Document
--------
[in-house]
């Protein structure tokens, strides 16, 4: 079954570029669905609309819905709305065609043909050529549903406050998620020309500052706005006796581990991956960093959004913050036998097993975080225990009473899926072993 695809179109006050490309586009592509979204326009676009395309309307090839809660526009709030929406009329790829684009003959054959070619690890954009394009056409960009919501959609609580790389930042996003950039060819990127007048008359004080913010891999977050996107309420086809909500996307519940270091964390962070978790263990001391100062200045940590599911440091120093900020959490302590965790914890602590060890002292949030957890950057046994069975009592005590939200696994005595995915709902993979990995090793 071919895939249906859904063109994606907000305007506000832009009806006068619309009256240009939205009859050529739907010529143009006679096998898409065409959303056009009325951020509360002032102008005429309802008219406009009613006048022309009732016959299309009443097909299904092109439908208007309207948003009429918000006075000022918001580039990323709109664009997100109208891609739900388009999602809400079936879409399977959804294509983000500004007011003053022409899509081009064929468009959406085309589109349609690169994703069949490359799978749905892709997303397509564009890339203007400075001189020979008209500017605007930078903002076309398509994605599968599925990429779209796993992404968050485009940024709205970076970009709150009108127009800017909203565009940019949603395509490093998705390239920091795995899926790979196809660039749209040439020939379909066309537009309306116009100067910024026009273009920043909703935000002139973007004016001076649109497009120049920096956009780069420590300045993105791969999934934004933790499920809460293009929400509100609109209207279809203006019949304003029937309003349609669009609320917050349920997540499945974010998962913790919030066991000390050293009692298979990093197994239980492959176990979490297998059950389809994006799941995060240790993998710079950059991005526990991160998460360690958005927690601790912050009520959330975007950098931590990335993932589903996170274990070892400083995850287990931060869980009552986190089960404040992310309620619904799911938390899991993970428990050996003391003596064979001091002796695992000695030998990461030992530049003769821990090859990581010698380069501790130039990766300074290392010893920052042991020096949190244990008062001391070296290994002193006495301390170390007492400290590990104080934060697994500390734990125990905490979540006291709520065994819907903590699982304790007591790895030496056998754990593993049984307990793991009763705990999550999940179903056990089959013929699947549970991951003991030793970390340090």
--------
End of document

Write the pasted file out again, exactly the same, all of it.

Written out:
[in-house]
């Protein structure tokens, strides 16, 4: 079954570029669905609309819905709305065609043909050529549903406050998620020309500052706005006796581990991956960093959004913050036998097993975080225990009473899926072993 695809179109006050490309586009592509979204326009676009395309309307090839809660526009709030929406009329790829684009003959054959070619690890954009394009056409960009919501959609609580790389930042996003950039060819990127007048008359004080913010891999977050996107309420086809909500996307519940270091964390962070978790263990001391100062200045940590599911440091120093900020959490302590965790914890602590060890002292949030957890950057046994069975009592005590939200696994005595995915709902993979990995090793 071919895939249906859904063109994606907000305007506000832009009806006068619309009256240009939205009859050529739907010529143009006679096998898409065409959303056009009325951020509360002032102008005429309802008219406009009613006048022309009732016959299309009443097909299904092109439908208007309207948003009429918000006075000022918001580039990323709109664009997100109208891609739900388009999602809400079936879409399977959804294509983000500004007011003053022409899509081009064929468009959406085309589109349609690169994703069949490359799978749905892709997303397509564009890339203007400075001189020979008209500017605007930078903002076309398509994605599968599925990429779209796993992404968050485009940024709205970076970009709150009108127009800017909203565009940019949603395509490093998705390239920091795995899926790979196809660039749209040439020939379909066309537009309306116009100067910024026009273009920043909703935000002139973007004016001076649109497009120049920096956009780069420590300045993105791969999934934004933790499920809460293009929400509100609109209207279809203006019949304003029937309003349609669009609320917050349920997540499945974010998962913790919030066991000390050293009692298979990093197994239980492959176990979490297998059950389809994006799941995060240790993998710079950059991005526990991160998460360690958005927690601790912050009520959330975007950098931590990335993932589903996170274990070892400083995850287990931060869980009552986190089960404040992310309620619904799911938390899991993970428990050996003391003596064979001091002796695992000695030998990461030992530049003769821990090859990581010698380069501790130039990766300074290392010893920052042991020096949190244990008062001391070296290994002193006495301390170390007492400290590990104080934060697994500390734990125990905490979540006291709520065994819907903590699982304790007591790895030496056998754990593993049984307990793991009763705990999550999940179903056990089959013929699947549970991951003991030793970390340090």